Parliament invites Ursula Owusu over $89m Kelni GVG contract
Parliament has invited the Minister of Communications, Mrs Ursula Owusu-Ekuful, to come and brief the House on the terms of the $89 million contract awarded to Kelni GVG to deal with revenue losses and simbox fraud in the telecommunications sector.
The First Deputy Speaker, Mr Alban Bagbin, ordered the Business Committee of Parliament to schedule an appropriate day next week for the Minister to brief the House following a request by the Member of Parliament for North Tongu, Mr Samuel Okudzeto Ablakwa.
Mr Ablakwa said the $89 million contract awarded to Kelni GVG had gained currency with civil society organisations and wondered why Parliament was not exercising its oversight responsibility over the matter.
He said it was important for the Minister of Communications to brief the House on the matter.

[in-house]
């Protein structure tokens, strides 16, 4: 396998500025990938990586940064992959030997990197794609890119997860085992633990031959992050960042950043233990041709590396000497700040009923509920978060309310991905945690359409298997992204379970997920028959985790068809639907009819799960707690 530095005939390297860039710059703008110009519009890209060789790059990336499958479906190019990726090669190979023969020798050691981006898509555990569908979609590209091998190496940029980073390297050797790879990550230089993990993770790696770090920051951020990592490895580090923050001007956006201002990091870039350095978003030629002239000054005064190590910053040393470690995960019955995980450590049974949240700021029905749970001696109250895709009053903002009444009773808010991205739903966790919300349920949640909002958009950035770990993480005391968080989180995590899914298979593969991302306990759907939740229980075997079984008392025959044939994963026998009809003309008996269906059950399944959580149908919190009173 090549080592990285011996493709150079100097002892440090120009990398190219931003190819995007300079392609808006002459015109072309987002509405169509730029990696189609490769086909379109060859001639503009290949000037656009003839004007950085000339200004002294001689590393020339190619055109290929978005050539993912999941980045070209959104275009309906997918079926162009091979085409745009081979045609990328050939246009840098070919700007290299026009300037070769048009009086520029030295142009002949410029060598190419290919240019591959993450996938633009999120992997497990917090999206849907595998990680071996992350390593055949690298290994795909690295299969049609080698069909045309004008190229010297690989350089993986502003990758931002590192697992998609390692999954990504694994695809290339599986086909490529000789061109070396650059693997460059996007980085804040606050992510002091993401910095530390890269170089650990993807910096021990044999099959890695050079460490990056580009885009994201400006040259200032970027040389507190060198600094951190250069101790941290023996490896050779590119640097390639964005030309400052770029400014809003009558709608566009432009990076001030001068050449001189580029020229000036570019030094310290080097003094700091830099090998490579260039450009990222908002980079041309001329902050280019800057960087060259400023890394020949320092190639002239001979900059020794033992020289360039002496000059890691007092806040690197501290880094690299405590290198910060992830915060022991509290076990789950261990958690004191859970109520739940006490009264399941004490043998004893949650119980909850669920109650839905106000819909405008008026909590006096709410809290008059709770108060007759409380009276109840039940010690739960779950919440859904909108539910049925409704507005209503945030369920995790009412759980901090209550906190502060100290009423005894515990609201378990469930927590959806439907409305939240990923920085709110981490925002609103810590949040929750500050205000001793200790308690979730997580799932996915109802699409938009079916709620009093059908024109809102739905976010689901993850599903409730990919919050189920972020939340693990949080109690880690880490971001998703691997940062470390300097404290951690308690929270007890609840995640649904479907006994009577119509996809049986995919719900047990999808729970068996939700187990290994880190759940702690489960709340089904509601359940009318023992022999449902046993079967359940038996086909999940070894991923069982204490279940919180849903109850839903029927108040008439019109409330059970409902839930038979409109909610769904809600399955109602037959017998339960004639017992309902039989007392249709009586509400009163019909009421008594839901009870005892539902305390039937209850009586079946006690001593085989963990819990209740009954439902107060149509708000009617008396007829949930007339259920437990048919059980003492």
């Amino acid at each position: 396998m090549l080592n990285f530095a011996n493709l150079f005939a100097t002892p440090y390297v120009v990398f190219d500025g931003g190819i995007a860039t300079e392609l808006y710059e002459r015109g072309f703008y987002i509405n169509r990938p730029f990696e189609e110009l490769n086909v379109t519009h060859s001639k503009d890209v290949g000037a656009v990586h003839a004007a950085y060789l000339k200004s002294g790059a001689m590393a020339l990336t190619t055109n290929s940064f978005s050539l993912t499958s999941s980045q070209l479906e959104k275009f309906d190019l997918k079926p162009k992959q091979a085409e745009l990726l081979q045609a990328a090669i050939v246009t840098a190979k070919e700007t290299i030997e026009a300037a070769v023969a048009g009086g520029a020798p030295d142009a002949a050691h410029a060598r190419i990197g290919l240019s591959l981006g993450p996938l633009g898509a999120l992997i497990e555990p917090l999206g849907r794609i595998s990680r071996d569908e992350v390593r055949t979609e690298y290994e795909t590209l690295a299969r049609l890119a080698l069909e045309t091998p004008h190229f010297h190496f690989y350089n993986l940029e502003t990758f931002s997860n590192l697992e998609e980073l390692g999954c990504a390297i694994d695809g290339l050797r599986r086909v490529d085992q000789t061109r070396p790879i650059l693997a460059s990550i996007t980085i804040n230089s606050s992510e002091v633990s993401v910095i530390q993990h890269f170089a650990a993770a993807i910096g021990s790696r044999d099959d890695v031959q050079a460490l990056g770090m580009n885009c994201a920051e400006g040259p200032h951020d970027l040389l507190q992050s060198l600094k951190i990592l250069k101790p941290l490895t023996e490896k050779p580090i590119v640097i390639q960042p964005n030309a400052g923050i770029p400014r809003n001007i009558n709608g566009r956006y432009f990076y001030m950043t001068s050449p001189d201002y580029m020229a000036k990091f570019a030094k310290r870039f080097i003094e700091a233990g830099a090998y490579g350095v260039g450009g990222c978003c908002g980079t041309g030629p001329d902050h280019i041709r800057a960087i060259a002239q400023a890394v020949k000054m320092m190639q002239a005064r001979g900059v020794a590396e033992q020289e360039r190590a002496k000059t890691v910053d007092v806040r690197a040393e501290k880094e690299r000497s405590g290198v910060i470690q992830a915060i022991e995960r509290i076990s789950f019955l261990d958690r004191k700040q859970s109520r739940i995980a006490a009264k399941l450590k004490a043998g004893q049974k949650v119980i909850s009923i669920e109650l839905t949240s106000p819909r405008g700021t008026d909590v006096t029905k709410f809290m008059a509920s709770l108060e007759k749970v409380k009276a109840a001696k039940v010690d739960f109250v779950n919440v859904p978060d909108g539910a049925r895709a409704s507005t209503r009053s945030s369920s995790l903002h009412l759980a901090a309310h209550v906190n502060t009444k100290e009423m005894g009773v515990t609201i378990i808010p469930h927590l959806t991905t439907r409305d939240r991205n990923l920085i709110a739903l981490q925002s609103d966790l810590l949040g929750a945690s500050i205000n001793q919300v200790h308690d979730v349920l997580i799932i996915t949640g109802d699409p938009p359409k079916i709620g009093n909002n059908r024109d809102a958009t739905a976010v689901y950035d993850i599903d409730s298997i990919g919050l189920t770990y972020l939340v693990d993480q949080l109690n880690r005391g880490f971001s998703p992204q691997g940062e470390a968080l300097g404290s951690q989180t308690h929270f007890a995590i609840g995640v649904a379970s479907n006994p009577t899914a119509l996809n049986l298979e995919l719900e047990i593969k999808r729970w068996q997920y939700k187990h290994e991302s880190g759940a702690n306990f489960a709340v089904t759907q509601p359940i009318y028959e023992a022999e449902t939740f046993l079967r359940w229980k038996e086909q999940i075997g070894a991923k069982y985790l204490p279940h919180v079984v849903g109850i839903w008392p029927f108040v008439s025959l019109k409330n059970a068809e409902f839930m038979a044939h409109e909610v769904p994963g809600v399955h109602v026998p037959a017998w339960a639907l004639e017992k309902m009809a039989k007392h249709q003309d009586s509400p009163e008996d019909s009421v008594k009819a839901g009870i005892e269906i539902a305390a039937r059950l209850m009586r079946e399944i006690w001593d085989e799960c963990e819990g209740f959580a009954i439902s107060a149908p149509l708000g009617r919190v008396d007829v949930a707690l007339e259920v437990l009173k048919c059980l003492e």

The First Deputy Majority Whip, Mr Mathew Nyindam, said the Committee on Communications had scheduled to meet the Minister of Communications next week Tuesday.
The contract has gained currency in the media following the indication that the National Communications Authority (NCA) was against the contract.
The President of IMANI Africa, Mr Franklin Cudjoe, has in several media engagements stressed that the $89 million contract was a careless duplication of jobs and a needless drain on the country’s scarce resources.
He was of the view that Subah and Afriwave were awarded similar contracts under the National Democratic Congress (NDC) administration to perform similar jobs, even though both contracts were needless.
Giving the order, Mr Bagbin said the Committee of Communications should suspend its scheduled meeting with the Minister of Communications and rather allow the Minister to brief the whole House on the matter.
"It is important that this is brought to the knowledge of the people of this country through their representatives on the floor of the House.
"I don't think the committee should rather take it up because we have not developed the rules for committees to be open to the general public", he said.